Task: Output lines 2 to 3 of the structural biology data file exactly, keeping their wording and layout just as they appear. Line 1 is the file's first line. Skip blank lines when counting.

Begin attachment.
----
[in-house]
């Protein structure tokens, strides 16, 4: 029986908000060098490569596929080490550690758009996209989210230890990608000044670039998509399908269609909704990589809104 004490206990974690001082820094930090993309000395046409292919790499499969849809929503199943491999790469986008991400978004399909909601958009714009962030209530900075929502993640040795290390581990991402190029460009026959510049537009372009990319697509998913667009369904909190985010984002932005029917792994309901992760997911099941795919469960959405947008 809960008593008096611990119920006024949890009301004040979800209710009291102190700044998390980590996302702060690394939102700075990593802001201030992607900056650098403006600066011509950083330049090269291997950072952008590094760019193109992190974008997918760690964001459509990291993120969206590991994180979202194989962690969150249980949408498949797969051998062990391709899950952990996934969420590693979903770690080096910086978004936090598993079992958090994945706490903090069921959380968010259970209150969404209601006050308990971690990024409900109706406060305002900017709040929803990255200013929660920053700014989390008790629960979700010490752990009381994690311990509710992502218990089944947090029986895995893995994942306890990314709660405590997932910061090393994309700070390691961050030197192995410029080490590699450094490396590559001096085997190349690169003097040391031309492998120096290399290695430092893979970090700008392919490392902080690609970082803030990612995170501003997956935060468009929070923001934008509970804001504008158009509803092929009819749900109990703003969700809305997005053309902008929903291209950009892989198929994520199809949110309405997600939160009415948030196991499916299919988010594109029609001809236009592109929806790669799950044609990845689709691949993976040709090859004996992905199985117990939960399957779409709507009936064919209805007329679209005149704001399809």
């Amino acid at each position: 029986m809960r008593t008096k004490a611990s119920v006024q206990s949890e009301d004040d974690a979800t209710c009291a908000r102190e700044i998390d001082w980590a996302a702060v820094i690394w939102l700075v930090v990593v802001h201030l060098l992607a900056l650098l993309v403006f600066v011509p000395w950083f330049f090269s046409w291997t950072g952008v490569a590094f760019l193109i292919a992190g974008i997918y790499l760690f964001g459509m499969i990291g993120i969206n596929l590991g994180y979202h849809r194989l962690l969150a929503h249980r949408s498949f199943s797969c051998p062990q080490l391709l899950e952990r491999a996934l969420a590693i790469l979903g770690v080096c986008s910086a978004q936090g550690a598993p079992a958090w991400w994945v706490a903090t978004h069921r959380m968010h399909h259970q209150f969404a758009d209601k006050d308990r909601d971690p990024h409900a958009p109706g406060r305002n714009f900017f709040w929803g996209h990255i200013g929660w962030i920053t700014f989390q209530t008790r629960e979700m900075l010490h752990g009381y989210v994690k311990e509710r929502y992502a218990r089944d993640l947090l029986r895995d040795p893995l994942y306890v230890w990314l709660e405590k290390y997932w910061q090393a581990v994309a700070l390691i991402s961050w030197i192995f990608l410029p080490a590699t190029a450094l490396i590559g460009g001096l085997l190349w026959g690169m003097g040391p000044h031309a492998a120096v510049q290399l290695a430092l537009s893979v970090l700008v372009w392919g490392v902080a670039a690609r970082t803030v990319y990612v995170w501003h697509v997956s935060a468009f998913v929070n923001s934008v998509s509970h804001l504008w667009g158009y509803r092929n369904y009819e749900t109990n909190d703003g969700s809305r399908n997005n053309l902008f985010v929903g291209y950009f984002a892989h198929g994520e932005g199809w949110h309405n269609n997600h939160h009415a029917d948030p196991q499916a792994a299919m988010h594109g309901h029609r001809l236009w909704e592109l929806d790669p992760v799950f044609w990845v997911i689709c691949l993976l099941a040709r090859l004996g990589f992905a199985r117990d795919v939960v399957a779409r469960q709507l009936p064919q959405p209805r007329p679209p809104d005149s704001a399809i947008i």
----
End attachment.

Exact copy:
């Protein structure tokens, strides 16, 4: 029986908000060098490569596929080490550690758009996209989210230890990608000044670039998509399908269609909704990589809104 004490206990974690001082820094930090993309000395046409292919790499499969849809929503199943491999790469986008991400978004399909909601958009714009962030209530900075929502993640040795290390581990991402190029460009026959510049537009372009990319697509998913667009369904909190985010984002932005029917792994309901992760997911099941795919469960959405947008 809960008593008096611990119920006024949890009301004040979800209710009291102190700044998390980590996302702060690394939102700075990593802001201030992607900056650098403006600066011509950083330049090269291997950072952008590094760019193109992190974008997918760690964001459509990291993120969206590991994180979202194989962690969150249980949408498949797969051998062990391709899950952990996934969420590693979903770690080096910086978004936090598993079992958090994945706490903090069921959380968010259970209150969404209601006050308990971690990024409900109706406060305002900017709040929803990255200013929660920053700014989390008790629960979700010490752990009381994690311990509710992502218990089944947090029986895995893995994942306890990314709660405590997932910061090393994309700070390691961050030197192995410029080490590699450094490396590559001096085997190349690169003097040391031309492998120096290399290695430092893979970090700008392919490392902080690609970082803030990612995170501003997956935060468009929070923001934008509970804001504008158009509803092929009819749900109990703003969700809305997005053309902008929903291209950009892989198929994520199809949110309405997600939160009415948030196991499916299919988010594109029609001809236009592109929806790669799950044609990845689709691949993976040709090859004996992905199985117990939960399957779409709507009936064919209805007329679209005149704001399809």
């Amino acid at each position: 029986m809960r008593t008096k004490a611990s119920v006024q206990s949890e009301d004040d974690a979800t209710c009291a908000r102190e700044i998390d001082w980590a996302a702060v820094i690394w939102l700075v930090v990593v802001h201030l060098l992607a900056l650098l993309v403006f600066v011509p000395w950083f330049f090269s046409w291997t950072g952008v490569a590094f760019l193109i292919a992190g974008i997918y790499l760690f964001g459509m499969i990291g993120i969206n596929l590991g994180y979202h849809r194989l962690l969150a929503h249980r949408s498949f199943s797969c051998p062990q080490l391709l899950e952990r491999a996934l969420a590693i790469l979903g770690v080096c986008s910086a978004q936090g550690a598993p079992a958090w991400w994945v706490a903090t978004h069921r959380m968010h399909h259970q209150f969404a758009d209601k006050d308990r909601d971690p990024h409900a958009p109706g406060r305002n714009f900017f709040w929803g996209h990255i200013g929660w962030i920053t700014f989390q209530t008790r629960e979700m900075l010490h752990g009381y989210v994690k311990e509710r929502y992502a218990r089944d993640l947090l029986r895995d040795p893995l994942y306890v230890w990314l709660e405590k290390y997932w910061q090393a581990v994309a700070l390691i991402s961050w030197i192995f990608l410029p080490a590699t190029a450094l490396i590559g460009g001096l085997l190349w026959g690169m003097g040391p000044h031309a492998a120096v510049q290399l290695a430092l537009s893979v970090l700008v372009w392919g490392v902080a670039a690609r970082t803030v990319y990612v995170w501003h697509v997956s935060a468009f998913v929070n923001s934008v998509s509970h804001l504008w667009g158009y509803r092929n369904y009819e749900t109990n909190d703003g969700s809305r399908n997005n053309l902008f985010v929903g291209y950009f984002a892989h198929g994520e932005g199809w949110h309405n269609n997600h939160h009415a029917d948030p196991q499916a792994a299919m988010h594109g309901h029609r001809l236009w909704e592109l929806d790669p992760v799950f044609w990845v997911i689709c691949l993976l099941a040709r090859l004996g990589f992905a199985r117990d795919v939960v399957a779409r469960q709507l009936p064919q959405p209805r007329p679209p809104d005149s704001a399809i947008i």